I think Chuck Klosterman is one of the more entertaining rock critics-slash-essayists today. He's a combination slacker and philosopher, reminiscent a bit of Nick Hornby, Dave Eggers and Lester Bangs. He's one of the few critics with whom I can completely disagree (he loves KISS, which I simply cannot fathom), yet I'll read every word he writes.
Chuck's latest, Killing Yourself To Live: 85% of a True Story, is his most honest, heartfelt book yet, a memoir and road trip that isn't really what it starts out seeming to be at all. Chuck is assigned by a "Spin" editor to do an "epic story" that they decide will be a massive road trip across the U.S. to visit places where famous rock stars have died, from Sid Vicious to Kurt Cobain to Buddy Holly. Great idea for a book, right? Seems right up Klosterman's alley, with his yen for pop culture and knack for making the trivial seem life changing. "I want to find out why plane crashes and drug overdoses and shotgun suicides turn long-haired guitar players into messianic prophets," he writes.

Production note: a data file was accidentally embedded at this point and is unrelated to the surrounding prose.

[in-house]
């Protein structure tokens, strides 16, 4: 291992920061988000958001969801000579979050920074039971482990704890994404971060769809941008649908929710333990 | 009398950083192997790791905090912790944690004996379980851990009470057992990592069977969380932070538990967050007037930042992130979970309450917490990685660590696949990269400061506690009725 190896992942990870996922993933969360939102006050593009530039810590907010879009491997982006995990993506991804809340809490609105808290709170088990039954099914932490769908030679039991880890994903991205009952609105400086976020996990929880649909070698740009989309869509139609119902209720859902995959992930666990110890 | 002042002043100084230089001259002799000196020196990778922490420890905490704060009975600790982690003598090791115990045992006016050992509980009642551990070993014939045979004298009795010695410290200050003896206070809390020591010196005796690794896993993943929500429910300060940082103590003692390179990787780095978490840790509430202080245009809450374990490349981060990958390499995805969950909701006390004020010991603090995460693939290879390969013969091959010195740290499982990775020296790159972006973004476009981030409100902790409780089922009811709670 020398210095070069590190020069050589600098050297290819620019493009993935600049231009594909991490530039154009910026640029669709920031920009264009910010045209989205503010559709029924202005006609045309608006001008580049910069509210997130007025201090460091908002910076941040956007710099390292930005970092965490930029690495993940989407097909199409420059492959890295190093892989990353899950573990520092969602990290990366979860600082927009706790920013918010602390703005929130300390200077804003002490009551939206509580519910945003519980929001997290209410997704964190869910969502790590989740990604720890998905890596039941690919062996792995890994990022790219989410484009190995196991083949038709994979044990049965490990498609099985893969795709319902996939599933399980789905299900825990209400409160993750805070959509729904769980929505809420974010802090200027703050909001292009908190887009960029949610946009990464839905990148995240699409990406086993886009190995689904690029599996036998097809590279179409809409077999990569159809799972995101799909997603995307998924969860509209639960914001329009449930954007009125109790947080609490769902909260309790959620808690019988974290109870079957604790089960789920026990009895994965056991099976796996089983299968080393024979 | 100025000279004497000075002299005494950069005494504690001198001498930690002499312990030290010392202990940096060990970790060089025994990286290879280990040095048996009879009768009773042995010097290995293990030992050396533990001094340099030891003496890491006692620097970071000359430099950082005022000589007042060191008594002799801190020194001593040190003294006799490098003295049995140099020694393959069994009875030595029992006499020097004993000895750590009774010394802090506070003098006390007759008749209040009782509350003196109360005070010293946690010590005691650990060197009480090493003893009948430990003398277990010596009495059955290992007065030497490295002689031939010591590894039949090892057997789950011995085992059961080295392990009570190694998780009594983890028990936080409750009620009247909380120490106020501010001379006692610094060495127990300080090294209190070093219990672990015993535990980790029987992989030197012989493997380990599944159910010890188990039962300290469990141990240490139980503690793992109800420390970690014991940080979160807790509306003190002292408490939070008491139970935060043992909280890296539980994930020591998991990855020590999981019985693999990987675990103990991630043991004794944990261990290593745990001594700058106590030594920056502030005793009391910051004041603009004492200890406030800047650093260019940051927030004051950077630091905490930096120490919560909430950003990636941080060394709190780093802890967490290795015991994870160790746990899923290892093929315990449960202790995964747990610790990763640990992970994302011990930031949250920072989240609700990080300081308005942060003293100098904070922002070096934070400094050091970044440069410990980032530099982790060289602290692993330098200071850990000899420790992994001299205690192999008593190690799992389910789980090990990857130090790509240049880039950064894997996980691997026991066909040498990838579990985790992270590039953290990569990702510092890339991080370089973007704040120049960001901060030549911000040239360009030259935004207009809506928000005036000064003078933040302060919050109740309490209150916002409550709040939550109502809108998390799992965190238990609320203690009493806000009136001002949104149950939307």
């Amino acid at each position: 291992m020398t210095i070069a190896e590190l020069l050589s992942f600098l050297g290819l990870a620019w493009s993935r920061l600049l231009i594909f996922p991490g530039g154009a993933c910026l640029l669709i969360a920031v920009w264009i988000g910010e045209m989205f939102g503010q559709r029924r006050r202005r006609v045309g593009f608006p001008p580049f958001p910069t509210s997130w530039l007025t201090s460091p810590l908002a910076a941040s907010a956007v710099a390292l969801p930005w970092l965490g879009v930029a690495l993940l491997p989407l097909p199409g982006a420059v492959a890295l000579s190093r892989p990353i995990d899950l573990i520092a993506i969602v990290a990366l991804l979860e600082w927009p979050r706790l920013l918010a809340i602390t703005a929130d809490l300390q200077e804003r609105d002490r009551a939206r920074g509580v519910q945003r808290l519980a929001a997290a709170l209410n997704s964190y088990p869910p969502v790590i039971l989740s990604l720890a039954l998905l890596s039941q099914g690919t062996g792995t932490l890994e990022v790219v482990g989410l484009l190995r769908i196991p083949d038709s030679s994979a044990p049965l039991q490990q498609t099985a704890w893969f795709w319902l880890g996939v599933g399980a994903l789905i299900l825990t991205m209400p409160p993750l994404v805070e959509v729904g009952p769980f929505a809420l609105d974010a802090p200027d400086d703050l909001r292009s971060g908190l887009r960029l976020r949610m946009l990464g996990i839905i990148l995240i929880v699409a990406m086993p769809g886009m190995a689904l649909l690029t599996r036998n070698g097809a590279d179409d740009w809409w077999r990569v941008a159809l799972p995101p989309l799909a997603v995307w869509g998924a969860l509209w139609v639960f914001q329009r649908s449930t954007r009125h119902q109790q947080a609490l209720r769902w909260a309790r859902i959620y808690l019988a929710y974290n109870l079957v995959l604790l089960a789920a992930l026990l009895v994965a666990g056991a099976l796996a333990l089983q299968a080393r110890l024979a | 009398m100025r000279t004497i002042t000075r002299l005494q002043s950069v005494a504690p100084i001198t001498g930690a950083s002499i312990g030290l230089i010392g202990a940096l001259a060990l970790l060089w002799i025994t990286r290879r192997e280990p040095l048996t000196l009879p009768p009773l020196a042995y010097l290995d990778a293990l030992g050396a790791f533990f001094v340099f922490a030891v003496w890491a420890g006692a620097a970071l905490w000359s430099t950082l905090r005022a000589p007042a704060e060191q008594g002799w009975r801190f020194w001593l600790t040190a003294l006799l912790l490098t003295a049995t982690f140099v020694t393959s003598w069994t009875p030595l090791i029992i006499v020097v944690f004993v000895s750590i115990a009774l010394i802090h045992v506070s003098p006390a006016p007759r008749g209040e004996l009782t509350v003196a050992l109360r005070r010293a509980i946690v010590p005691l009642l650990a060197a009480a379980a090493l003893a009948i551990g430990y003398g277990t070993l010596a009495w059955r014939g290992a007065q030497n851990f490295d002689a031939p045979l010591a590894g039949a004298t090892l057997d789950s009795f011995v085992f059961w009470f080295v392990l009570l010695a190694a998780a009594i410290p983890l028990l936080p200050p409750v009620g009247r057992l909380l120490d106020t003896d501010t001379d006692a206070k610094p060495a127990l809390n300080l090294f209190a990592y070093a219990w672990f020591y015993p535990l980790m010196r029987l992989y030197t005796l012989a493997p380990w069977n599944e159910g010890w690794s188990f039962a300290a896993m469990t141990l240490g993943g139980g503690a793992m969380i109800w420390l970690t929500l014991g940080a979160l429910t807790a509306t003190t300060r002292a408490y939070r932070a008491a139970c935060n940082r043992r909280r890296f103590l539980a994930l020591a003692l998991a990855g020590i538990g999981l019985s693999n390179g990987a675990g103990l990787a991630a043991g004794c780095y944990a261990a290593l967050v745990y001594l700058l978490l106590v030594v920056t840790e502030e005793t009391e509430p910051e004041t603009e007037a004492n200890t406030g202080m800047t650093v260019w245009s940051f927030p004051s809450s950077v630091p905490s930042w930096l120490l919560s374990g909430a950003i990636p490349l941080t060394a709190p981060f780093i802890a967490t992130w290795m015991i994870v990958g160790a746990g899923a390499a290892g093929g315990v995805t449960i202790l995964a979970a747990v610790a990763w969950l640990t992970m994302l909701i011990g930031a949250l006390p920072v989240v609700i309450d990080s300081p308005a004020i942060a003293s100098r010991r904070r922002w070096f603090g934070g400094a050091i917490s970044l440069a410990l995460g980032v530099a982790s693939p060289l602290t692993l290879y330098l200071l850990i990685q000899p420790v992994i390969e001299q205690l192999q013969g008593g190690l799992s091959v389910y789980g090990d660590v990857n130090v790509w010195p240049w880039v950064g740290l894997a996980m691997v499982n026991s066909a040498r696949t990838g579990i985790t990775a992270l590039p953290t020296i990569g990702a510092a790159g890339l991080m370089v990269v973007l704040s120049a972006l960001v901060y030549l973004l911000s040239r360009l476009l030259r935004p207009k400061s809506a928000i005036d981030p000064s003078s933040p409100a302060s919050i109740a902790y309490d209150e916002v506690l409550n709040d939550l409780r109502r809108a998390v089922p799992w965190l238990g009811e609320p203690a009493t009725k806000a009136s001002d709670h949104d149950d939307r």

Yet that isn't quite this book, it turns out. Sure, he visits the Chelsea Hotel where Nancy of Sid and Nancy died, the field in Mississippi where half of Lynyrd Skynyrd bought it in a plane crash, the club fire where a Great White concert turned deadly, a Seattle garden where Kurt Cobain ate a shotgun, and these trips are all rendered in energetic, anecdotal and detailed prose. But a funny thing happened along the way — Chuck Klosterman started thinking about his love life, and three women he's caught twixt and tween, each different and each unforgettable for him.
The road trip serves as a kind of purgative as Chuck waxes eloquent about his life — he's coming up on the gap, the gap between slacker 20-something-hood and what we call "real life," when things suddenly get a lot less informal and less surprising. I went through that gap myself about 7-8 years ago and know where he's coming from. "This kind of life — a life of going to joyless keg parties and having intense temporary acquaintances and spending most of one's time in basements and tiny apartments and crappy rented houses with five bedrooms — was once my life completely," he writes. Where did it go?